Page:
63 million girls are currently denied access to education

Helen Griffiths at Human Rights Watch says hashtag solidarity with women and girls is nice, but what’s needed is action.

Last weekend, I attended a Women of the World event in Cambridge, England, where experts from several sectors discussed what exactly is preventing girls from getting into and staying in school. They agreed that numerous factors play a role, including early marriage, pregnancy, disabilities, lack of accommodation for menstrual hygiene, cultural beliefs, and traditional caregiver roles.

These barriers are not new.

And what do they all rest on? The material reality of being female – of being the sex that gets pregnant, that bears the children, that lactates. (The disabilities part is the exception – either sex can be disabled in a variety of ways.)

Nor is this a new debate. Some 63 million girls are currently denied access to education, their birthright, and there has been little change in the gender gap in recent years. Girls remain twice as likely as boys to be out of school. Almost 16 million girls alive today and aged 6 to 11 will never go to school if current trends persist. Current government policies are already failing another generation of girls. Yet, as one panelist reminded us, this is the generation that, if educated and empowered, could end child marriage for their own daughters.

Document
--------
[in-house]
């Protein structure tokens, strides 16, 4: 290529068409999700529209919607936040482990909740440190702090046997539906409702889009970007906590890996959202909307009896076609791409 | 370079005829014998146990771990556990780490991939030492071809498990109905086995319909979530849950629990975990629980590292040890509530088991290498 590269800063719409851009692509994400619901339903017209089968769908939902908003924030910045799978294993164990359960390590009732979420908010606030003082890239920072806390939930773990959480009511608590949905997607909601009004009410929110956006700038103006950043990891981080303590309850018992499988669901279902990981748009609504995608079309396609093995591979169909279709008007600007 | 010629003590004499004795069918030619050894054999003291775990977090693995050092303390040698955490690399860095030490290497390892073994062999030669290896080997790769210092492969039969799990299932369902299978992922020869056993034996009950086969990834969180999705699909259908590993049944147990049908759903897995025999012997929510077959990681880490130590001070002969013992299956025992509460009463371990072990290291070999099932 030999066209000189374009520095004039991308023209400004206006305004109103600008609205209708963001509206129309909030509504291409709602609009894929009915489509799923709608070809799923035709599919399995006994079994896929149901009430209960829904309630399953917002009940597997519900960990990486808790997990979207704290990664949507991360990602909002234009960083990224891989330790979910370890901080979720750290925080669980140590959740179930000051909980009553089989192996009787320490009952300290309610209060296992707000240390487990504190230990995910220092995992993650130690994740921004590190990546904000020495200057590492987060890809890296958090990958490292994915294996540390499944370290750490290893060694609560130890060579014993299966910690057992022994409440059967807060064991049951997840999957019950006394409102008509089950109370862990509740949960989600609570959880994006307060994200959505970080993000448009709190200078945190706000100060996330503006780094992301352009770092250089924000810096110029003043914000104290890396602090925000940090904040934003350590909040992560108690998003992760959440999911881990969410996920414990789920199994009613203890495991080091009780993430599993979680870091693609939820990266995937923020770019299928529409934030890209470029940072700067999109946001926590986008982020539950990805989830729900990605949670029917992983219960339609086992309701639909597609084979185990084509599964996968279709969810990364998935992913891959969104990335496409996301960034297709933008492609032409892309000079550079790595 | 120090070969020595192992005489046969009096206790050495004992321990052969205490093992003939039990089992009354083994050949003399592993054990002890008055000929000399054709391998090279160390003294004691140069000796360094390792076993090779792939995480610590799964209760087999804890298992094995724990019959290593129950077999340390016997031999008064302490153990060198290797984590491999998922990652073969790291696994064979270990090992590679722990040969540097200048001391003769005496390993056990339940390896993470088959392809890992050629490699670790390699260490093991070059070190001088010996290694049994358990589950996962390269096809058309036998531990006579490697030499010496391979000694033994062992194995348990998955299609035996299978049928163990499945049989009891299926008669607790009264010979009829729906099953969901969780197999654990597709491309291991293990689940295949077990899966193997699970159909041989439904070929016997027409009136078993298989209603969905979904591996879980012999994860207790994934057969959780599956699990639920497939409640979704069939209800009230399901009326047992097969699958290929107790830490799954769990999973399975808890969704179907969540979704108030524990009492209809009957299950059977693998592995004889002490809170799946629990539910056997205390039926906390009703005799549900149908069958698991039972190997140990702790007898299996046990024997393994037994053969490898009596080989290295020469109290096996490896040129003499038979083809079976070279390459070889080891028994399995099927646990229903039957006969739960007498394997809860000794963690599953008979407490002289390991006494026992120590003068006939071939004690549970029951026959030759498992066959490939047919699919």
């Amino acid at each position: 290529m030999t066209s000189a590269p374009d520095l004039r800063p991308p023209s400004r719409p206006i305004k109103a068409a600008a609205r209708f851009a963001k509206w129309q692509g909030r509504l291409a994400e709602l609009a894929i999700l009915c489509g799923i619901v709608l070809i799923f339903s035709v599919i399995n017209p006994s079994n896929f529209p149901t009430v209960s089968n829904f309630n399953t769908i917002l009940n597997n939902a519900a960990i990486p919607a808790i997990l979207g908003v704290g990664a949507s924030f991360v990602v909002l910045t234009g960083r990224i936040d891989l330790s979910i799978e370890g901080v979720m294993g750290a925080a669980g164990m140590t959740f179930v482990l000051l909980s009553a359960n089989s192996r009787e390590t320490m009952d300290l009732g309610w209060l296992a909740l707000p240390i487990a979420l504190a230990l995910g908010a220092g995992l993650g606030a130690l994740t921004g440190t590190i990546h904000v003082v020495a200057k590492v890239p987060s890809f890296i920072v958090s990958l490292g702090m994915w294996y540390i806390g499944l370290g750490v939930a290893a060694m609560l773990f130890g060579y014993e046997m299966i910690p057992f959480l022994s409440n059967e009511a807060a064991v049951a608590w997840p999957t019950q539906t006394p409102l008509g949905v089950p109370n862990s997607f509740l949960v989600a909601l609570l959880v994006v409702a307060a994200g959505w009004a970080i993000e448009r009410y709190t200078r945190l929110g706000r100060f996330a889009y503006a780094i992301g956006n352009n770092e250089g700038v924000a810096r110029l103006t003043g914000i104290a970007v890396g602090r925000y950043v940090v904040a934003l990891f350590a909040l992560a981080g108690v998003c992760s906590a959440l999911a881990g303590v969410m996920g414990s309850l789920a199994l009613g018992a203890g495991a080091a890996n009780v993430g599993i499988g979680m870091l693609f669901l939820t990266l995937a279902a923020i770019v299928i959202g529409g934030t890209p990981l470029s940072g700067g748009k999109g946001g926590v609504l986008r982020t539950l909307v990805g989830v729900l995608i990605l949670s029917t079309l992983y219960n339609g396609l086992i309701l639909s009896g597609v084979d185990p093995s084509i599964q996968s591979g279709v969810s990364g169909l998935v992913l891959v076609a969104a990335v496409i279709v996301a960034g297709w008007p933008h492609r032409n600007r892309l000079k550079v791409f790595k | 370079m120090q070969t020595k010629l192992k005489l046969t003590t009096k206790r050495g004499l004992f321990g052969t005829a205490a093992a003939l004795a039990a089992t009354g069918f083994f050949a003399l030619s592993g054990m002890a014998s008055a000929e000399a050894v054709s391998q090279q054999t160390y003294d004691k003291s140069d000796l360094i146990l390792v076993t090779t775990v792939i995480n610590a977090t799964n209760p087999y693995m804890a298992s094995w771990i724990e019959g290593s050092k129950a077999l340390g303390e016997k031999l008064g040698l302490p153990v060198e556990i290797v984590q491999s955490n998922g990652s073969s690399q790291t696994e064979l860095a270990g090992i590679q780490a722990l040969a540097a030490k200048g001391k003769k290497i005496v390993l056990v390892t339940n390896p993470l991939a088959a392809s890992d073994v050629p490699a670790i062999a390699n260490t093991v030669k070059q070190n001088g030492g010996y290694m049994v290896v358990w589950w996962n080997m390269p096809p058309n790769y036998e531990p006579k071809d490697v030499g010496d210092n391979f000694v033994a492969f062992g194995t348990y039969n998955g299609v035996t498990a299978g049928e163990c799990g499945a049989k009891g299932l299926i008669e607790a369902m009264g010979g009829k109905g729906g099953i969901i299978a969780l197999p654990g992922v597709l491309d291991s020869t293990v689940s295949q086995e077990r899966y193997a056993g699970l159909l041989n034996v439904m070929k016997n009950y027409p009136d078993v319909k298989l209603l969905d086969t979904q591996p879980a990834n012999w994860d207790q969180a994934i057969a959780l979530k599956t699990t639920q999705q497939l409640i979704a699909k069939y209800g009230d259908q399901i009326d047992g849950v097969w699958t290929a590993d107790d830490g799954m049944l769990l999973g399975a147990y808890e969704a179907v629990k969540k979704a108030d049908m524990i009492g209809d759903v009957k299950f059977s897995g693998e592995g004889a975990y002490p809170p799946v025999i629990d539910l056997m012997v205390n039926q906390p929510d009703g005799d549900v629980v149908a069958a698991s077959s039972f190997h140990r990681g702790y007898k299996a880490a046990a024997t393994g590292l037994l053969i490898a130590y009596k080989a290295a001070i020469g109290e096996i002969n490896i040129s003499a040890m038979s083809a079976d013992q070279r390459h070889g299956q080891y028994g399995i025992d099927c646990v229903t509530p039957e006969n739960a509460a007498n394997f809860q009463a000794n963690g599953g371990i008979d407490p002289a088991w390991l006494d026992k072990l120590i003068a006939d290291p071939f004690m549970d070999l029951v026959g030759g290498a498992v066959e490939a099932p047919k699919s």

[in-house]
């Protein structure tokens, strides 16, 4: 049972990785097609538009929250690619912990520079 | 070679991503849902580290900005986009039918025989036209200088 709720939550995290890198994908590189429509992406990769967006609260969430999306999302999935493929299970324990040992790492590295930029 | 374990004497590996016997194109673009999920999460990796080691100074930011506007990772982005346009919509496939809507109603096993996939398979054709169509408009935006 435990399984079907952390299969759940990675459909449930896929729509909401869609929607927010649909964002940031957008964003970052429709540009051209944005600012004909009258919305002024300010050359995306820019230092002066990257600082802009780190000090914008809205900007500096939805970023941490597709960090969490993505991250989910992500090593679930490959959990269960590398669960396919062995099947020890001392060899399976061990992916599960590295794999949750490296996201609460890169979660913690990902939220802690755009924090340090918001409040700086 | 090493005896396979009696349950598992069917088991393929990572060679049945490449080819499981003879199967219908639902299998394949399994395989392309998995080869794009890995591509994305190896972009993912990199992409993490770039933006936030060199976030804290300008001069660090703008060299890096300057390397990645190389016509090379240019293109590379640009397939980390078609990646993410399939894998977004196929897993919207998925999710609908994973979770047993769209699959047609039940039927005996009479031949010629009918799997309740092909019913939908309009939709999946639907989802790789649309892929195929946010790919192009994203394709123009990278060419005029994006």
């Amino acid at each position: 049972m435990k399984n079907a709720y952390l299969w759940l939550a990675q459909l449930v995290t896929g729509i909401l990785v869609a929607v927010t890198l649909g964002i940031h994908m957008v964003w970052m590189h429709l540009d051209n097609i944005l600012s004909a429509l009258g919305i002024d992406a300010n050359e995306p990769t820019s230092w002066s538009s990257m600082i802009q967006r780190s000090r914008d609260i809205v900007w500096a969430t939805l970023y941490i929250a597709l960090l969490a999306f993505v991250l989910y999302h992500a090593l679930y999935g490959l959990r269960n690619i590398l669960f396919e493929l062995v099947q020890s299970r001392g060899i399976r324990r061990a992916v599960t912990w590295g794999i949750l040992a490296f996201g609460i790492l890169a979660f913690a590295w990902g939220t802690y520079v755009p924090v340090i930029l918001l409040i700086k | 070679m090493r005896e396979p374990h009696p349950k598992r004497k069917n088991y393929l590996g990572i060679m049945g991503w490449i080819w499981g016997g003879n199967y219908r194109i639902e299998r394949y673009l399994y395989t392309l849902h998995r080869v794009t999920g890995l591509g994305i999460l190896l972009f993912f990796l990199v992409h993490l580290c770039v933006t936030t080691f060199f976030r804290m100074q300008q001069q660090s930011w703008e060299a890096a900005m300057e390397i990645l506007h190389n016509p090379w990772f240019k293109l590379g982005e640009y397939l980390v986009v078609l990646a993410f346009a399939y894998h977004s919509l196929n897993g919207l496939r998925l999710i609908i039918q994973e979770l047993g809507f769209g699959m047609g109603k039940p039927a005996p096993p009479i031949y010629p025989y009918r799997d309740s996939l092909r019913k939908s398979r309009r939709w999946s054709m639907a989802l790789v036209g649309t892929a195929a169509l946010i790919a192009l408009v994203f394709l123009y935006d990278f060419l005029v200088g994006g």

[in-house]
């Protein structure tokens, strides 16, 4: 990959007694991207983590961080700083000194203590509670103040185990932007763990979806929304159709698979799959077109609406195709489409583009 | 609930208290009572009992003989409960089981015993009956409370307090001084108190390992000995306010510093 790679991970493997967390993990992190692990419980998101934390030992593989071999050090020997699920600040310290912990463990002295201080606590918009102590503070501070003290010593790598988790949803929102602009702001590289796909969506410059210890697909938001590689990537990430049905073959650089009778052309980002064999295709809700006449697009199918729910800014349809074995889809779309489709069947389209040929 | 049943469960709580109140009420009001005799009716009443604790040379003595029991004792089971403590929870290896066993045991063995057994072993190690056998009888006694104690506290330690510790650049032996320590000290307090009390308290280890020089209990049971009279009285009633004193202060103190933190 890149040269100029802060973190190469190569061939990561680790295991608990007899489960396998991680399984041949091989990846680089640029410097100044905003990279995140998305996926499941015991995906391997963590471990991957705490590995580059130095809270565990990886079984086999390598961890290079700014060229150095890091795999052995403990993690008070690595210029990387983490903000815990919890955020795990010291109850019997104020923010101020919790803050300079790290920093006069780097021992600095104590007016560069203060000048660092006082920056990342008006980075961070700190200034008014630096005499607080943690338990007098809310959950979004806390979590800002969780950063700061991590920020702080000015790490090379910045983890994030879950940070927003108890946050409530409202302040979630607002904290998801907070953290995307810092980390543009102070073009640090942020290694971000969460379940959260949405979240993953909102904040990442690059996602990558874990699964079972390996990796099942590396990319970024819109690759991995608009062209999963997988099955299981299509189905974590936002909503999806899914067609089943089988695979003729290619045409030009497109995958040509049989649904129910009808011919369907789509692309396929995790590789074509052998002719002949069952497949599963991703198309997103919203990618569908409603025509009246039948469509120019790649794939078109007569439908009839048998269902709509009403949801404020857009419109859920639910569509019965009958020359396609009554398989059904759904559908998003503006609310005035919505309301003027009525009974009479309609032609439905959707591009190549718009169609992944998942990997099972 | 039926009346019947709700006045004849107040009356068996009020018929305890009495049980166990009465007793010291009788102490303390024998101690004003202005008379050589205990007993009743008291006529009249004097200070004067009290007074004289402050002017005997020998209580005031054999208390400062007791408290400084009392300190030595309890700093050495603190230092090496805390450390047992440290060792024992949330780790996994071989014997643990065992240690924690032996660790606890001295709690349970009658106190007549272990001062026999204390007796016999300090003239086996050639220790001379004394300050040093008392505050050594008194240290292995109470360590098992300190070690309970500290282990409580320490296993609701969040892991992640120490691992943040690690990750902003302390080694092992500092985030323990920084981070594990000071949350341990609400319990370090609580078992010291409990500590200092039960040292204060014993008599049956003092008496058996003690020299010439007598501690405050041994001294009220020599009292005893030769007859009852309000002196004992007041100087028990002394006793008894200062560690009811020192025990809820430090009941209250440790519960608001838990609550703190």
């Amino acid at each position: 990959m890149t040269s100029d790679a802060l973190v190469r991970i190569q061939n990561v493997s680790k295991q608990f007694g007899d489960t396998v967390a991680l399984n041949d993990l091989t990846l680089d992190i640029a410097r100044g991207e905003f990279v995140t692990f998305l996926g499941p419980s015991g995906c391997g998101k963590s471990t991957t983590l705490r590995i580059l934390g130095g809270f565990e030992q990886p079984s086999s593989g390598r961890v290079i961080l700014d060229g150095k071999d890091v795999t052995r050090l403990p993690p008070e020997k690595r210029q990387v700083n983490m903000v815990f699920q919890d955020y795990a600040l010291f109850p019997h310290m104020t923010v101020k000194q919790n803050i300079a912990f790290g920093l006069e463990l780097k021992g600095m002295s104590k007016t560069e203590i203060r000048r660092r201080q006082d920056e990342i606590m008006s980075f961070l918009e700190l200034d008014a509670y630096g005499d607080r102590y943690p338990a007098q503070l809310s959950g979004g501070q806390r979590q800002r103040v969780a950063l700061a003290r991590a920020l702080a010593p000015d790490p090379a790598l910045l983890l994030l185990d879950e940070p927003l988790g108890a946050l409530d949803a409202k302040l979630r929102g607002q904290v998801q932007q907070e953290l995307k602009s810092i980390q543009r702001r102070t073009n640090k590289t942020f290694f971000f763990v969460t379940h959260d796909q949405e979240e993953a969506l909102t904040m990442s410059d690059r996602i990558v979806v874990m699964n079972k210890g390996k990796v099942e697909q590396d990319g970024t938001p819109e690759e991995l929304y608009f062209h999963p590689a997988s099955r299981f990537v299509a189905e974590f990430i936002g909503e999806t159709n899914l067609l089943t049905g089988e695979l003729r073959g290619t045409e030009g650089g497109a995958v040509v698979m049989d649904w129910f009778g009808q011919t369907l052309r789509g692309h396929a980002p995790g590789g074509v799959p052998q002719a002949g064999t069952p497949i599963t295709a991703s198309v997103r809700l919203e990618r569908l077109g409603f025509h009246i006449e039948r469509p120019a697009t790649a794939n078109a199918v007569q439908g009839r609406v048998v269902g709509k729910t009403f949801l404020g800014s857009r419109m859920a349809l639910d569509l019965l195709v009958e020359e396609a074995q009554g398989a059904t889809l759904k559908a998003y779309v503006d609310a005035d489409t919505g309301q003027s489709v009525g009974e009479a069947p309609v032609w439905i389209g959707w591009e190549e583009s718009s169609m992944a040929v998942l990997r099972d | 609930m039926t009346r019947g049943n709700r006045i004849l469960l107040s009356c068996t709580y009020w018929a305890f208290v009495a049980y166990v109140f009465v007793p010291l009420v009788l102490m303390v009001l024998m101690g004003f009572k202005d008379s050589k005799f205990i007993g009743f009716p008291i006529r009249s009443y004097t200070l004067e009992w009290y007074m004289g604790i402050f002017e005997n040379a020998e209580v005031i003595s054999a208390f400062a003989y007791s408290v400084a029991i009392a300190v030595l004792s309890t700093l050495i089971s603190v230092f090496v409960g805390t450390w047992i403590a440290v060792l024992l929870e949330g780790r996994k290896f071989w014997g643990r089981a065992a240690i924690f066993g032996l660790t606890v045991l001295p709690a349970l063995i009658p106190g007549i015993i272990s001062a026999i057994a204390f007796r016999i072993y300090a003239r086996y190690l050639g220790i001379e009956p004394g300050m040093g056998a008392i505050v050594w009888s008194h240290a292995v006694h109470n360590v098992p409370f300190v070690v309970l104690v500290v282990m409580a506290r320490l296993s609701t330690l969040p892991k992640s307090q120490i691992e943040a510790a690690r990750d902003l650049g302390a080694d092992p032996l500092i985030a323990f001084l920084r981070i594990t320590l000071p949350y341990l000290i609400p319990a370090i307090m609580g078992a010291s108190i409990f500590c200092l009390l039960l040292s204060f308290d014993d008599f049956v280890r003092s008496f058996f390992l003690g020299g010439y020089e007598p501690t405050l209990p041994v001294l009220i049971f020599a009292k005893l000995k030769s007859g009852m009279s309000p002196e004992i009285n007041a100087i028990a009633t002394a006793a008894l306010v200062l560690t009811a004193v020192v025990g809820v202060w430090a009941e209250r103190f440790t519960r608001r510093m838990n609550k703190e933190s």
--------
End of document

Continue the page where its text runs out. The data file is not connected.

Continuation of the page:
There are international laws that oblige states to implement the right to education, but of course international laws are not easily enforced.

The recurring message from panelists was that, despite the range of barriers, political will to implement the legal framework and support from nongovernmental groups can see this right made reality.

We’ve been saying that girls need access to education for decades. After another week of talk about girls’ rights and calls for change, we need to see concrete action, including concerning the allocation of resources and development of specific plans, policies, and timelines. It’s time to help those 63 million girls regain their birthright and to secure it for those who are coming next.

That would make a good change.

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